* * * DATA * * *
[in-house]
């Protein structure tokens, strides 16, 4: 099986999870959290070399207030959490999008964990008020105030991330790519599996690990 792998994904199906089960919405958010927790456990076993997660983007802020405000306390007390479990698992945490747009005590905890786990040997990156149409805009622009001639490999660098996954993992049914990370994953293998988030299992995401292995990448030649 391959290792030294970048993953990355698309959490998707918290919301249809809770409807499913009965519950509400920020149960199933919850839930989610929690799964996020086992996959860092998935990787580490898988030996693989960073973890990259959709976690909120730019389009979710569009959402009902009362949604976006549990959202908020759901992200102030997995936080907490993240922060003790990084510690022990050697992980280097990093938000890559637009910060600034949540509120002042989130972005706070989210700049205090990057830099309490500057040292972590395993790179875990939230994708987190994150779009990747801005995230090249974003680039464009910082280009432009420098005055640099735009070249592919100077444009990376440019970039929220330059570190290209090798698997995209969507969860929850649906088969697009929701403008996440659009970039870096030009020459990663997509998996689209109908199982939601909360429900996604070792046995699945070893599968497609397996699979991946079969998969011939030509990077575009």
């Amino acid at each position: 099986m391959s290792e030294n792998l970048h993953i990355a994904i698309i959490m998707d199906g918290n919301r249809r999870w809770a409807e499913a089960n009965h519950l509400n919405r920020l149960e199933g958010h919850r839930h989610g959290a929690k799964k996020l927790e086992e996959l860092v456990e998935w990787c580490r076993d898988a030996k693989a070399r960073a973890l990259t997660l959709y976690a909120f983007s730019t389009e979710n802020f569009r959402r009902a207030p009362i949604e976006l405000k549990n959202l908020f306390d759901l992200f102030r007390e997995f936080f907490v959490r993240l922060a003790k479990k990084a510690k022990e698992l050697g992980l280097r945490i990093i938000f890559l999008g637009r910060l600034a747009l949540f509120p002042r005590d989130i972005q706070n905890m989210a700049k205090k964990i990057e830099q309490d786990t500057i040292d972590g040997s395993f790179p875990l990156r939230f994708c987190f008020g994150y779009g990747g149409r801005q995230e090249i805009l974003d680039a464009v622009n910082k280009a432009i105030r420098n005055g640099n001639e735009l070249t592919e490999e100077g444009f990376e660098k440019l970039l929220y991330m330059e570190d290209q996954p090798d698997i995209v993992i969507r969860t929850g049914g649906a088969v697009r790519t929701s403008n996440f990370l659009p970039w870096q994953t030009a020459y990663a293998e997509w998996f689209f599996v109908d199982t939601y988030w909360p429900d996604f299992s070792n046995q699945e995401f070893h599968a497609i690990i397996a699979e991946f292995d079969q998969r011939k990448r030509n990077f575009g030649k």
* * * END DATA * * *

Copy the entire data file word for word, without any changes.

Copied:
[in-house]
């Protein structure tokens, strides 16, 4: 099986999870959290070399207030959490999008964990008020105030991330790519599996690990 792998994904199906089960919405958010927790456990076993997660983007802020405000306390007390479990698992945490747009005590905890786990040997990156149409805009622009001639490999660098996954993992049914990370994953293998988030299992995401292995990448030649 391959290792030294970048993953990355698309959490998707918290919301249809809770409807499913009965519950509400920020149960199933919850839930989610929690799964996020086992996959860092998935990787580490898988030996693989960073973890990259959709976690909120730019389009979710569009959402009902009362949604976006549990959202908020759901992200102030997995936080907490993240922060003790990084510690022990050697992980280097990093938000890559637009910060600034949540509120002042989130972005706070989210700049205090990057830099309490500057040292972590395993790179875990939230994708987190994150779009990747801005995230090249974003680039464009910082280009432009420098005055640099735009070249592919100077444009990376440019970039929220330059570190290209090798698997995209969507969860929850649906088969697009929701403008996440659009970039870096030009020459990663997509998996689209109908199982939601909360429900996604070792046995699945070893599968497609397996699979991946079969998969011939030509990077575009």
């Amino acid at each position: 099986m391959s290792e030294n792998l970048h993953i990355a994904i698309i959490m998707d199906g918290n919301r249809r999870w809770a409807e499913a089960n009965h519950l509400n919405r920020l149960e199933g958010h919850r839930h989610g959290a929690k799964k996020l927790e086992e996959l860092v456990e998935w990787c580490r076993d898988a030996k693989a070399r960073a973890l990259t997660l959709y976690a909120f983007s730019t389009e979710n802020f569009r959402r009902a207030p009362i949604e976006l405000k549990n959202l908020f306390d759901l992200f102030r007390e997995f936080f907490v959490r993240l922060a003790k479990k990084a510690k022990e698992l050697g992980l280097r945490i990093i938000f890559l999008g637009r910060l600034a747009l949540f509120p002042r005590d989130i972005q706070n905890m989210a700049k205090k964990i990057e830099q309490d786990t500057i040292d972590g040997s395993f790179p875990l990156r939230f994708c987190f008020g994150y779009g990747g149409r801005q995230e090249i805009l974003d680039a464009v622009n910082k280009a432009i105030r420098n005055g640099n001639e735009l070249t592919e490999e100077g444009f990376e660098k440019l970039l929220y991330m330059e570190d290209q996954p090798d698997i995209v993992i969507r969860t929850g049914g649906a088969v697009r790519t929701s403008n996440f990370l659009p970039w870096q994953t030009a020459y990663a293998e997509w998996f689209f599996v109908d199982t939601y988030w909360p429900d996604f299992s070792n046995q699945e995401f070893h599968a497609i690990i397996a699979e991946f292995d079969q998969r011939k990448r030509n990077f575009g030649k």